“‘Pit to distress.’ How have I not heard about this? Apparently it’s quite en vogue in many hospitals these days. Googling the term brings up a number of pages discussing the practice, which entails administering the highest possible dosage of Pitocin in order to deliberately distress the fetus, so a C-section can be performed. Yes folks, you read that right. All that Pit is not to coerce mom’s body into birthing ASAP so they can turn that moneymaking bed over, but to purposefully squeeze all the oxygen out of her baby so they can put on a concerned face and say, “Oh dear, looks like we’re heading to the OR!”
“I have a three year old daughter. She loves pink, she loves dresses, she loves shoes. I have no problem with this. I think she is adorable and very much her own bossy little person. I do have a problem with her only saying that she is beautiful when she is wearing a dress or a particular t-shirt with a little frill on the bottom. I do have a problem with her saying that she doesn’t want to eat from the blue ‘boys’ bowl, she wants the pink ‘girls’ bowl. This isn’t coming from me. It’s not coming from her Dad or her big brother. I don’t think it’s necessarily coming from daycare, at least not directly because they are pretty progressive. More importantly how do I stop it? How do I tell her that she is beautiful whatever she is wearing, or running around in the narky-noo? How do I tell her that colours are for everyone?”
“While these results are said to represent the dissolution of traditional gender roles in Britain, the nature of this as a report specifically analysing the role of fathers suggests that the stay-at-home dad is still considered an unusual phenomeneon.The subtext to the media coverage it has been given also suggests that men who do favour domesticity should be praised, despite the fact women have been staying at home and caring for their children for generations.”
Bust Magazine has an article about Another Decision You Can’t Make For Yourself.
“Tarrah Seymour is 21 and pregnant with her second child. She and her husband, Adam Sylvester, who is 23, know they don’t want to have any more children, so they asked the OB/GYN, Dr. Kayode Ayodele, to perform the sterilization during Seymour’s planned C-section. He refused because of their ages, claiming Seymour might ‘’get involved with someone else down the road and regret her decision.’’ He flat out won’t perform the procedure on anyone under 25.”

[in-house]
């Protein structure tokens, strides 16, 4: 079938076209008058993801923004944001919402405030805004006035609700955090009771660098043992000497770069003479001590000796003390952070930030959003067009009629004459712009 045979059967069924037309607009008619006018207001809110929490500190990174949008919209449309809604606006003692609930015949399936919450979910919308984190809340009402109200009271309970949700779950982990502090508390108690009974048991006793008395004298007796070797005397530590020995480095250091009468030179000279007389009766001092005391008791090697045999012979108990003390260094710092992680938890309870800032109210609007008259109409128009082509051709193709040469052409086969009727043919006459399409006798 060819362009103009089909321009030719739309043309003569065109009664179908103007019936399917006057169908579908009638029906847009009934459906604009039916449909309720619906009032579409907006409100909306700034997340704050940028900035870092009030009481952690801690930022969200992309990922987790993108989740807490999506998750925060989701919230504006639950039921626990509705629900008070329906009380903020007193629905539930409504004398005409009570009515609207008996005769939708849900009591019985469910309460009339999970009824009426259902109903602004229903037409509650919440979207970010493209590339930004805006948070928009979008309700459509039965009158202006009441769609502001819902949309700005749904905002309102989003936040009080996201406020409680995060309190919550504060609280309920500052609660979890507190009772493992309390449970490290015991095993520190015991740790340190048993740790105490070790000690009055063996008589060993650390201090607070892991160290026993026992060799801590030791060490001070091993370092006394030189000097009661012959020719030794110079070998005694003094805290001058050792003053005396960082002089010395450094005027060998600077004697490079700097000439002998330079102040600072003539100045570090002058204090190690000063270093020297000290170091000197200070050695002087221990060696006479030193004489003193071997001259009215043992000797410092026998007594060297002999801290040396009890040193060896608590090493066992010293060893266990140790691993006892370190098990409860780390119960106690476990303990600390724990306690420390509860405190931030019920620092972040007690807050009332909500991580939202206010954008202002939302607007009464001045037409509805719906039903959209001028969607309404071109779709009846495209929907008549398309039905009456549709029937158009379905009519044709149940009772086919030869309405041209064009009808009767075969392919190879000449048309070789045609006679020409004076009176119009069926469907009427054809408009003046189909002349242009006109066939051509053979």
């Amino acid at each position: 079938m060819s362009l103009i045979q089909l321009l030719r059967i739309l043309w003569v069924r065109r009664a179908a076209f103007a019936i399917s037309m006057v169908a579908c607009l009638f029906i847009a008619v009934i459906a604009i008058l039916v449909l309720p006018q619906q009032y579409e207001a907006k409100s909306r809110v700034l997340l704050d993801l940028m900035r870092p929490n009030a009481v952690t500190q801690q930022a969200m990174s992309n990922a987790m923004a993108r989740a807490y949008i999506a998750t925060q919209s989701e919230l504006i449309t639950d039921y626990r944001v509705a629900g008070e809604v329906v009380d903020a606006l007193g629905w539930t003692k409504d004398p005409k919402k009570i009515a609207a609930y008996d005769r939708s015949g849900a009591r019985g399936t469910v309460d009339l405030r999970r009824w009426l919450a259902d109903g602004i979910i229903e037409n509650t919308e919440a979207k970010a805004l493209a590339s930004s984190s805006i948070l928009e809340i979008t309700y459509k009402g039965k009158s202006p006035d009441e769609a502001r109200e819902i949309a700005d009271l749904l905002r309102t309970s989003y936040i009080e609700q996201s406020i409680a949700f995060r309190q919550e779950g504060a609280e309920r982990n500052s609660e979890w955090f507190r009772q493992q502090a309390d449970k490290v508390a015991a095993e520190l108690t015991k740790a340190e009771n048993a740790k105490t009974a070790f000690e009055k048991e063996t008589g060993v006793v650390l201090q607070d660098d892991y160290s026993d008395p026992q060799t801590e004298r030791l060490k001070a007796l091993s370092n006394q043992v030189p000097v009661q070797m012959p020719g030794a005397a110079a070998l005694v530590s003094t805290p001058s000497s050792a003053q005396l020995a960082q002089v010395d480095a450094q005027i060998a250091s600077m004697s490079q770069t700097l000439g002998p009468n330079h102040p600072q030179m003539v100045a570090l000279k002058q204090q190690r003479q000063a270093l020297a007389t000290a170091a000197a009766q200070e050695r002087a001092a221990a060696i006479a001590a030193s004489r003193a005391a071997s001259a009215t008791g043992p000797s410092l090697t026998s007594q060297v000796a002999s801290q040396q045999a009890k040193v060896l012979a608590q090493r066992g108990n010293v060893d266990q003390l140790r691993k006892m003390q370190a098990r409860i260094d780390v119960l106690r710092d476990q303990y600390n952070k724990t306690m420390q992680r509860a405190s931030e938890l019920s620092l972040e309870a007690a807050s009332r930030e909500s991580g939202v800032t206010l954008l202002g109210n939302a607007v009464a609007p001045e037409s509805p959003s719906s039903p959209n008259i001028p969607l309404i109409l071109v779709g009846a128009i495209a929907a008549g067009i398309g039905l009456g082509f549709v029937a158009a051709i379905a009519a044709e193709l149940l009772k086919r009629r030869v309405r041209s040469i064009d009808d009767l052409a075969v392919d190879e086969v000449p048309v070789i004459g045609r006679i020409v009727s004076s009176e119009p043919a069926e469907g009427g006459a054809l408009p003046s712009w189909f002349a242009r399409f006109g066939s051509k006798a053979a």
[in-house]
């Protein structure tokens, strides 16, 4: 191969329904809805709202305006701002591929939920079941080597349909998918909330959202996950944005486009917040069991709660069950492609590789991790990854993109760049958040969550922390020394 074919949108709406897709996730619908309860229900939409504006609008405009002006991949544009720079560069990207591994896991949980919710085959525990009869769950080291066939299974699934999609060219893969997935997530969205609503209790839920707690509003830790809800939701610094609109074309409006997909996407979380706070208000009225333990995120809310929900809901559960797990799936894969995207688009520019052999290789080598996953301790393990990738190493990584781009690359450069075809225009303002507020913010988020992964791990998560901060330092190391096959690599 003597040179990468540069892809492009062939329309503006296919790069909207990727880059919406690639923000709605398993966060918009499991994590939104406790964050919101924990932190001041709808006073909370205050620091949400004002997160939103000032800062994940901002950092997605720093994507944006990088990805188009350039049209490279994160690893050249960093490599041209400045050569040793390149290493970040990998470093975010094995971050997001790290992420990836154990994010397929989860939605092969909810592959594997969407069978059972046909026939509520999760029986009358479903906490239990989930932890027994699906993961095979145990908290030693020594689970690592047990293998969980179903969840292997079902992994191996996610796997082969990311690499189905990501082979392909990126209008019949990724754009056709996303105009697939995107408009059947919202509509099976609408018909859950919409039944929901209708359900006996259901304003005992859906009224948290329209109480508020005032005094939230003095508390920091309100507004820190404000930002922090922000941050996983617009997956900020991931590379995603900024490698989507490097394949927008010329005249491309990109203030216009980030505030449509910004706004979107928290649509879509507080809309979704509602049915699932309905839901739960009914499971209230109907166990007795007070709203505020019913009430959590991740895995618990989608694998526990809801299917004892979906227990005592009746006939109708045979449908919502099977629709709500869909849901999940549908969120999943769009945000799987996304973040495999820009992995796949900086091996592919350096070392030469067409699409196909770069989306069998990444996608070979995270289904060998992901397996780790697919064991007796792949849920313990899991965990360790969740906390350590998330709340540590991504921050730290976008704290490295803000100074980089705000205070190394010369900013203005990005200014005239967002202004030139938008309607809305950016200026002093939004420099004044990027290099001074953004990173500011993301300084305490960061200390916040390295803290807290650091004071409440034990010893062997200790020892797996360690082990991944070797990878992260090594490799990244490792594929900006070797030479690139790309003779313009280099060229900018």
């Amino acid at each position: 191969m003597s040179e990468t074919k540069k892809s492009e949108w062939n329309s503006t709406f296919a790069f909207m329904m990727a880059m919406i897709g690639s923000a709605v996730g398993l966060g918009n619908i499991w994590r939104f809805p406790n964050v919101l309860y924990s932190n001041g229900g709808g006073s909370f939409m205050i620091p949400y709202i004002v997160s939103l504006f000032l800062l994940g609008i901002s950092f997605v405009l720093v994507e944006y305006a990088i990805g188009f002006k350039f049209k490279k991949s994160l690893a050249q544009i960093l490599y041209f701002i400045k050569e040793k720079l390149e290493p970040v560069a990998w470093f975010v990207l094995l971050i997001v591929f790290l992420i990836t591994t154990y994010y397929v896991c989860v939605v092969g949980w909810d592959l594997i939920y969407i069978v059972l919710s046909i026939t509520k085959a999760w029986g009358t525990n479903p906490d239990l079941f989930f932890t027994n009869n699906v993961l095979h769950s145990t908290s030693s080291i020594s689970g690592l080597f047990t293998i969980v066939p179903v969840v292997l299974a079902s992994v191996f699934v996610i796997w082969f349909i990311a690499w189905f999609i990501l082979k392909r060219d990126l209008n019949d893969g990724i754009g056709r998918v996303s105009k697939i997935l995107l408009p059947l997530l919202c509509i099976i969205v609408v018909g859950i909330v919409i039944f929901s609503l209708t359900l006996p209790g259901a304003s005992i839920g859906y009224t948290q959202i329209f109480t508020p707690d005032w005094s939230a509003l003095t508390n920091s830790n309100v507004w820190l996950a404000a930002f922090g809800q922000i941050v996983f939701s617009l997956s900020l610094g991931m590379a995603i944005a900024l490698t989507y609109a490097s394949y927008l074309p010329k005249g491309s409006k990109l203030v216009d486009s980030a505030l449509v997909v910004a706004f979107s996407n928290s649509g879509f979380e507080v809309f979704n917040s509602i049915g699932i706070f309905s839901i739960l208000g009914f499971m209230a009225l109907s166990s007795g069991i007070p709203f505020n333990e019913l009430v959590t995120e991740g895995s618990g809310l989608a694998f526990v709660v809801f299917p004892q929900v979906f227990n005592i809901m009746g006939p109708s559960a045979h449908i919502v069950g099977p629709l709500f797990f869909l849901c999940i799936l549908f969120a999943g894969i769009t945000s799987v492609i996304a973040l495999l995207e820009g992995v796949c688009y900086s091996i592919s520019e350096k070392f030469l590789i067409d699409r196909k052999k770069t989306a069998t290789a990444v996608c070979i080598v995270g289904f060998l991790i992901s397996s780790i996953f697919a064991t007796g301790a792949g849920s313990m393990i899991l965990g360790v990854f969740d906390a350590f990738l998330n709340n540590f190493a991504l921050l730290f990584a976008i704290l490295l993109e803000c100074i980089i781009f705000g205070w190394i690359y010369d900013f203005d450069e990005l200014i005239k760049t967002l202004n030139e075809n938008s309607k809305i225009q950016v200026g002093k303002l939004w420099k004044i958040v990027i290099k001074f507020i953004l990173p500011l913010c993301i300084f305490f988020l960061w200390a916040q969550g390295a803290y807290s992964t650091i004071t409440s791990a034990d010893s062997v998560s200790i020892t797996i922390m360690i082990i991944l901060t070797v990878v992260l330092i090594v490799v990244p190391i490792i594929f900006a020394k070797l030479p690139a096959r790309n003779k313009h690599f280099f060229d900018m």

“At the start, I saw participating in infant care as being the most important thing I could do to make my fathering profeminist, and maybe that was correct—it had the merit of being a pretty straightforward mission. I did my best.
And that’s a fundamentally different framework than the one an anti-feminist or non-feminist father brings to fatherhood—for the best of them, fatherhood involves an uncomplicated commitment to breadwinning above all else, which, whatever its shortcomings, is definitely an important role to fulfill; for the worst of them, fatherhood becomes another opportunity to dominate women and expand their egos.”
Cara at The Curvature has a post titled Organization Pays Addicted Women to Undergo Permanent Sterilization.
“What we’re looking at here is the exploitation of a vulnerable population of women. (While the program is open to men, less than 1% of those who have taken the deal have actually been men.) Because I don’t know about you, but I don’t know a whole lot of people who aren’t currently interested in permanent birth control who would suddenly become interested for a rather lousy $300. I can only imagine, in fact, that someone would take such a deal only if they were incredibly desperate for money (and not only because of addiction, but also because of unbearable living expenses, etc.).”
“I’m not looking for perfection: sometimes the best opportunities for learning or teaching come when we mess up. And don’t worry about it being “good enough” in either feminist content or writing quality — I’m not going to judge the former, and I can help with the latter. I’m just looking for a picture, big or little, of some way you try to enact womanism/feminism in your life as a parent, and raise the next generation more aware of and less enslaved by kyriarchy/patriarchy.
I’d especially like to get the perspective of parents (“regular”, step, adoptive, birth, and to-be or hoping-to-be) who are not male-partnered, white, able-bodied, middle-class, American women — though even if you are all those things don’t let that stop you from submitting.”
That concludes this edition. I really hope you’ve enjoyed it! Remember, this carnival can not exist without participation from you, the readers. Submit your blog article to the next edition of the Carnival using our carnival submission form. Past posts and future hosts can be found on our blog carnival index page or the carnival home page.